New Delhi, India – Residents of the world’s largest colony of street artists in central New Delhi, immortalised by Salman Rushdie in his celebrated novel Midnight’s Children, fear planners will break their promise to rehouse them if it is bulldozed.
The puppeteers, acrobats, jugglers, magicians, balladeers, and animal trainers, who have lived in the Kathputli shantytown for half a century, say proposals for a new luxury development threaten to end their rich cultural tradition.
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Thousands of families in Kathputli and their supporters have been demonstrating against the government scheme and have accused police of attacking protesters.
|Teenager Tarbeena is one of the first female magician in the colony. She’s been performing since she was 8 [Angel L Martinez Cantera/Al Jazeera]|
“We don’t want to leave the colony, this is our home and we don’t trust the authorities,” said magician Majid Khan as he deftly pulls an egg from his hat to screams of delight from children.
“The government should prove that they will provide houses for all of us.”
What was once a hub for about 500 families of Rajasthani gypsies and fortune tellers in Delhi’s Shadipur Depot area, Kathputli – which means “puppet” in Hindi – evolved into a famous slum housing a large variety of street artists.
But as creeping gentrification transforms the city, the Delhi Development Authority (DDA) intends to demolish Kathputli – a haven for more than 3,500 families just 15 minutes by metro from the city centre – and turn it into luxury flats and malls.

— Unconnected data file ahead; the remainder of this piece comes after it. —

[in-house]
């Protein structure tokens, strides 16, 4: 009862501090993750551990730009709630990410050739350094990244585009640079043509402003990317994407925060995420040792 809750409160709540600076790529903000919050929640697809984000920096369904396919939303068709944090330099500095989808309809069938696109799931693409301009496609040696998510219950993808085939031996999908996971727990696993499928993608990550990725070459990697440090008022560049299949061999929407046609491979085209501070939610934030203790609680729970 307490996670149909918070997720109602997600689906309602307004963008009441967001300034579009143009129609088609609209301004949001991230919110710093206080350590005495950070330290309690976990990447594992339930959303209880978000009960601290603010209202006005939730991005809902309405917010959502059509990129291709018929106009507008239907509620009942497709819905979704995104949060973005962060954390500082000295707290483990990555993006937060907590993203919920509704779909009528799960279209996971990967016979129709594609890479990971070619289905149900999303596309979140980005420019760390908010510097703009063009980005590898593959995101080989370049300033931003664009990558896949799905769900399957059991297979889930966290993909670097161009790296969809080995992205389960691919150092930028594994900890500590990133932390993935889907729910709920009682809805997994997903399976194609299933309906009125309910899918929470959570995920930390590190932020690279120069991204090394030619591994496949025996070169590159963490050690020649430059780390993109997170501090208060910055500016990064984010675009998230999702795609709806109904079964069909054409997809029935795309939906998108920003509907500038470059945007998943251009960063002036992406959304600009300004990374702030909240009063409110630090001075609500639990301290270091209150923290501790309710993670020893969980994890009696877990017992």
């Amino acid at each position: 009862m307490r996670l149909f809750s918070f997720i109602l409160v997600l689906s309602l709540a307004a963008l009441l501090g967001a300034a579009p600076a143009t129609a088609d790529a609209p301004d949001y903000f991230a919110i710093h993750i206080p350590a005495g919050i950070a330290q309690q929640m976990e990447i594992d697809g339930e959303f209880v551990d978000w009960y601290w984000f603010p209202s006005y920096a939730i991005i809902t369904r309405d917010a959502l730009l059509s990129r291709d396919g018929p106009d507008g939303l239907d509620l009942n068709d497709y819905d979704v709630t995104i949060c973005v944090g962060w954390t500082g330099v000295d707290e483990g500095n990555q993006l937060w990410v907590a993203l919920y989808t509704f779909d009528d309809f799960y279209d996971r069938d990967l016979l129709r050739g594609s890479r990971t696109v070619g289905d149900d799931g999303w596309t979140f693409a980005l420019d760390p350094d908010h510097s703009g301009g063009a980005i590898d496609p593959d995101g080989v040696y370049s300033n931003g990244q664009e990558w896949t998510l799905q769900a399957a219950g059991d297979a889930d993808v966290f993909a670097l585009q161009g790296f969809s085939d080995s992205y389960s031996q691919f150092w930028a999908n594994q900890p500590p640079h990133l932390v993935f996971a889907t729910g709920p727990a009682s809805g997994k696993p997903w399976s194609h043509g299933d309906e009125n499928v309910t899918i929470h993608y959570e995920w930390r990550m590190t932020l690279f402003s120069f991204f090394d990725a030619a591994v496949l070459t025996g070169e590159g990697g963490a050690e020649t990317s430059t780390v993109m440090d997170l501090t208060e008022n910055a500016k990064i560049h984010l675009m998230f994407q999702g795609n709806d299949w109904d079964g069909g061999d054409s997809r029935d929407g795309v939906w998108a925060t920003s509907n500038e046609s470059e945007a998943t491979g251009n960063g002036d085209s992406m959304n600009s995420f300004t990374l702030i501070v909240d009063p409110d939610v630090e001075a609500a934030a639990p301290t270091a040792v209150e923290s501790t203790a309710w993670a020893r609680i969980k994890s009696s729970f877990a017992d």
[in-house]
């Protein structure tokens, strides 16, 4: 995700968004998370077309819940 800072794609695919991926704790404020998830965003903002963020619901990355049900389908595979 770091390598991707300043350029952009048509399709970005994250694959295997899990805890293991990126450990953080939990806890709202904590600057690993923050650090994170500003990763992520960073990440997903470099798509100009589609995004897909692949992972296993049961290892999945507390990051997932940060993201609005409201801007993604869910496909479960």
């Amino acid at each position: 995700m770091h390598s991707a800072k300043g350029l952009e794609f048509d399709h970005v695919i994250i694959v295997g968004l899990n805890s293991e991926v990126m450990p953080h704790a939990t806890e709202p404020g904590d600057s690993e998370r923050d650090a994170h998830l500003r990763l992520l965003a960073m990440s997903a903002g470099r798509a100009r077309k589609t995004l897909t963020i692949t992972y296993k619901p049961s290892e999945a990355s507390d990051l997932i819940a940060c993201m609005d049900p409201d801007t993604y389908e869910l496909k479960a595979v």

Under the Master Plan of Delhi 2021 city planners aim to transform the five-hectare area of crowded lanes, infested with flies and crisscrossed by rivers of sewage, into luxury residential houses, a commercial area and a high-rise car park.
It is not the first time that officials have tried to destroy the colony. Rushdie’s novel memorably described the slum being bulldozed in the 1970s – only for it to magically reappear a few months later.
Kathputli’s street artists have been threatened with eviction before, but now their protests are prompting authorities to take a hardline.
DDA project director S K Jain told the latest Hindi local news that if residents continue to protest not only will they face imminent eviction but they will not be granted new flats as promised under the original agreement to redevelop the area.
Speaking from his office in New Delhi, Jain blamed organised gangs for acting against the residents’ best interests.
“The main problem is that some mafias don’t want the rehabilitation to take place because they earn money by renting houses in that borough,” Jain told Al Jazeera. “Someone has to educate these people, this is for their own benefit.”
|‘Kathputli’ – puppet in Hindi – has become a haven for around 3,500 families of street artists from all over India [Angel L Martinez Cantera/Al Jazeera]|
An agreement between the DDA and the real estate company Raheja Development offered to relocate the displaced families to small flats in the new high-rise buildings in the neighbourhood.
The part public, part private contract outlines that residents would move into a transitional camp 3km away for two years, the period that planners estimate it will take to rehabilitate the area.
However, families and supporting groups reject the proposals, highlighting a number of concerns and unanswered questions.
Last year, Delhi Urban Art Commission called for the scheme to be modified, arguing that the goal of producing affordable and sustainable homes for residents was not being met.